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Uconn Honors Program

FravishFravish Registered User Posts: 9 New Member
edited September 2012 in University of Connecticut
I am writing this to give some info on the Uconn honors program.
My son is a freshman engineering student in the Uconn honors program. Today was his sign-up day for next semesters courses. All the "core" honors courses were already closed so none were available to sign up for. Apparently you are required to complete 5 by the end of your sophomore year. How do you do that when none are available to you? The other honors gen ed courses all have nothing to do with his line of study or conflict with other required courses.
My daughter (a senior at Uconn) said her friend (also a senior) has had the same problem trying to complete her honors requirements too.
Maybe "The Philosopher" could comment on the honors program. Has it expanded too fast, such that there are more honors students than there are classroom seats in honors classes?
Having an honors program that can't be accessed by the honors students is like having no honors program at all.

Just some food for thought for future students.
Post edited by Fravish on

Replies to: Uconn Honors Program

  • FravishFravish Registered User Posts: 9 New Member
    Talked with my son again. It seems that what he meant is that all core honors courses that would fit with his schedule are closed. Apparently others are open but don't work with his schedule of required courses.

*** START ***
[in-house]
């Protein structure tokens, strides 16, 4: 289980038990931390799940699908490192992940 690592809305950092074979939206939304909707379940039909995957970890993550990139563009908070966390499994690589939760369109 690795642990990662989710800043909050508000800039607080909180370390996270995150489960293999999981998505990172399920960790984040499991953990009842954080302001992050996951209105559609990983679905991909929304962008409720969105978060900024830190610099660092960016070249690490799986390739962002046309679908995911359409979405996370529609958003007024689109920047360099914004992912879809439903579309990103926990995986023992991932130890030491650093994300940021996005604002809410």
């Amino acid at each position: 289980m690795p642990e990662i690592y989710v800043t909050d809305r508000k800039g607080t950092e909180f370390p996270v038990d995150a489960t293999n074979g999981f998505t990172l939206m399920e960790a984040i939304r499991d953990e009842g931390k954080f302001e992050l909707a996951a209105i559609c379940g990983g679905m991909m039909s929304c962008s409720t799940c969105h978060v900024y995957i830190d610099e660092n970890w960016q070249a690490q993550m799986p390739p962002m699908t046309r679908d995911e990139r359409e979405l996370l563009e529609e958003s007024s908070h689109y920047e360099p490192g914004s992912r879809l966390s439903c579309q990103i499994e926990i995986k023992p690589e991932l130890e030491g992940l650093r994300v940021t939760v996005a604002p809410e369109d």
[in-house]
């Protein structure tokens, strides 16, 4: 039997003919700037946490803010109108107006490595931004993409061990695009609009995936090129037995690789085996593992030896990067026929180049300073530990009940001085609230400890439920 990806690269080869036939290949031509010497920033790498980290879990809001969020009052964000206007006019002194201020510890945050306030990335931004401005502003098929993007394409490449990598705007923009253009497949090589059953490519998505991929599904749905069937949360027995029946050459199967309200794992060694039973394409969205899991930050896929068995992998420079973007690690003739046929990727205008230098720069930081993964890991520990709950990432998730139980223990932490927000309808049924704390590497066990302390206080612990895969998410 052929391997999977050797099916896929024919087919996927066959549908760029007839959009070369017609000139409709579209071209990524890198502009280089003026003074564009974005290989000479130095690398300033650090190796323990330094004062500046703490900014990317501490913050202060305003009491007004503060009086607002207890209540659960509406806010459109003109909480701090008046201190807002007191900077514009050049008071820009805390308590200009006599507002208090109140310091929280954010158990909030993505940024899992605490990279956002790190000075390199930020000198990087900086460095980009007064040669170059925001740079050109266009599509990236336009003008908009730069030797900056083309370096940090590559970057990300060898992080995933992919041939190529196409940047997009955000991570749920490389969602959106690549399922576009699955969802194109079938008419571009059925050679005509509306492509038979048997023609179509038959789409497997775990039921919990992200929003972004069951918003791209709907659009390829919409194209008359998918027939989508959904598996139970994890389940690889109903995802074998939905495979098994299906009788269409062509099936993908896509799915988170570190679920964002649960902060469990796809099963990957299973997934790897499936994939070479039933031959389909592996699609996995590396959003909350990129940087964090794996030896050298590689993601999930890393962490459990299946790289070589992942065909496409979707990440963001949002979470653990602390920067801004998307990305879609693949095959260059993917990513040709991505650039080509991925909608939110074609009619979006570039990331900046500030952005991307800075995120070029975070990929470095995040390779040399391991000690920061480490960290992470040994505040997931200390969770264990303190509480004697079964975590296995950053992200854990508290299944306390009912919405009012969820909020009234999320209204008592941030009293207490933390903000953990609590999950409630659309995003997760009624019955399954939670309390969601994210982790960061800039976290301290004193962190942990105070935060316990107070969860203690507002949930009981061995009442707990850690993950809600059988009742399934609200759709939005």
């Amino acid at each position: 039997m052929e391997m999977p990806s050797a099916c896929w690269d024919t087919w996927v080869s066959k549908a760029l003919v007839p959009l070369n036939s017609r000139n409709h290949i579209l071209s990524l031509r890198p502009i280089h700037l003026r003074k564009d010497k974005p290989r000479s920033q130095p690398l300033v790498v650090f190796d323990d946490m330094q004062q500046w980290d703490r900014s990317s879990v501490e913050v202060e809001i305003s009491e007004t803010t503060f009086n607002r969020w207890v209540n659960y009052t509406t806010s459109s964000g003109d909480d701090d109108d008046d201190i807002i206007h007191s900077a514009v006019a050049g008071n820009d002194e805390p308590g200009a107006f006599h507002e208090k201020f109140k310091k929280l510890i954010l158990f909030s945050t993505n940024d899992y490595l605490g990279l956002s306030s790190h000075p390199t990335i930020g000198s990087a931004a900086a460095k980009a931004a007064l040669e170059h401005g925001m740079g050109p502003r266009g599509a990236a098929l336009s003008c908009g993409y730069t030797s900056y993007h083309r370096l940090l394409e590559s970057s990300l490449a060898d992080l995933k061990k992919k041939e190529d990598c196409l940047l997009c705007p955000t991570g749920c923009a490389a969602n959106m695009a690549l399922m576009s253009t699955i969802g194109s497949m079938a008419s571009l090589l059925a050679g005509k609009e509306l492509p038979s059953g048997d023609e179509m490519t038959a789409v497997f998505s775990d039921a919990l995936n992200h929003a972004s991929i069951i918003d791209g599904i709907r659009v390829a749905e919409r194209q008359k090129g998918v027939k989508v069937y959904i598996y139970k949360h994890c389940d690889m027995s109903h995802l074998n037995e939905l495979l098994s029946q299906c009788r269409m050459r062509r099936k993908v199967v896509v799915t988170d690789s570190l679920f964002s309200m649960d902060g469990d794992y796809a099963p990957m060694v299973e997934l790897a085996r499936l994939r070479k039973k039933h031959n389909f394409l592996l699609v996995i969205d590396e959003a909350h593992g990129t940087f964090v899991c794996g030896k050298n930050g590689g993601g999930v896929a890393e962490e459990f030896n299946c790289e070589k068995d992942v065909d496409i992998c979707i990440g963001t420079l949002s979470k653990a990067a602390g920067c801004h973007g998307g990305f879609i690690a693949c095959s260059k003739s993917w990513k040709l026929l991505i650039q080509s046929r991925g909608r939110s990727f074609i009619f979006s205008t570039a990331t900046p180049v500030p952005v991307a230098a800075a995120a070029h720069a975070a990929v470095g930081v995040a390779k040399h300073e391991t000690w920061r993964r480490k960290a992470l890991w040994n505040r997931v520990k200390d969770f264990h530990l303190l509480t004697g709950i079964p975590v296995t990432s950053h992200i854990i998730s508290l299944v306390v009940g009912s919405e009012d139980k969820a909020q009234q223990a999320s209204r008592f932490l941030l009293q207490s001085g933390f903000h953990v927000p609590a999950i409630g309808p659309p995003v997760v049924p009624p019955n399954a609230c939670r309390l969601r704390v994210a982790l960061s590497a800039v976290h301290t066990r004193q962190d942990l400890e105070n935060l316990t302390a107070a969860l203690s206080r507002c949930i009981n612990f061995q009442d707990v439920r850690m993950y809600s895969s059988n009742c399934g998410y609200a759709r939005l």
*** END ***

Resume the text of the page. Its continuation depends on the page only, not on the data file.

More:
End result is the same. Can't fulfill honors requirements if there are not enough seats available.
  • ThePhilosopherThePhilosopher Registered User Posts: 1,661 Senior Member
    It is an interesting question.

    Expanding the Honors program right now does seem to be contradictory to University budget cuts and the early retirement incentives which were offered.

    To graduate with Honors, however, is different from obtaining a sophomore certificate. Graduating with Honors does not require the certificate, and all necessary classes which would need to be taken are upper-level within the major, anyway.
  • FravishFravish Registered User Posts: 9 New Member
    Part of "selling" the Honors program is the access to smaller classes that go more in depth in the studies than the regular classes. Not having access to those classes by honors students can be a letdown to students who are excited about acceptance in the Honors program.
  • ThePhilosopherThePhilosopher Registered User Posts: 1,661 Senior Member
    I can certainly understand that. All I can say is that more options for him should be available down the line within his major.

    Additionally, the Honors program is much more than classes. There are lectures, seminars, and other opportunities available to only Honors students.
  • ParentSparkleParentSparkle Registered User Posts: 146 Junior Member
    I was wondering if many students from the Engineering Department are also in the Honors program and live in the Honors dorm freshman year?

    I was wondering if data existed on the SAT score distribution of incoming kids in the Honors program?

    Does data exist on SAT score distribution of incoming kids in the Engineering Department?
    My son is an in-state Junior and last spring his scores were 690CR/740M, he takes the hardest classes available, and has a 96% GPA. (I'm very proud of him.)

    He likes project based learning, but can tolerate large lecture classes if need be. Does the Engineering Department offer alternative classes for Honors program kids? Are the core classes for the first few years large lecture-style?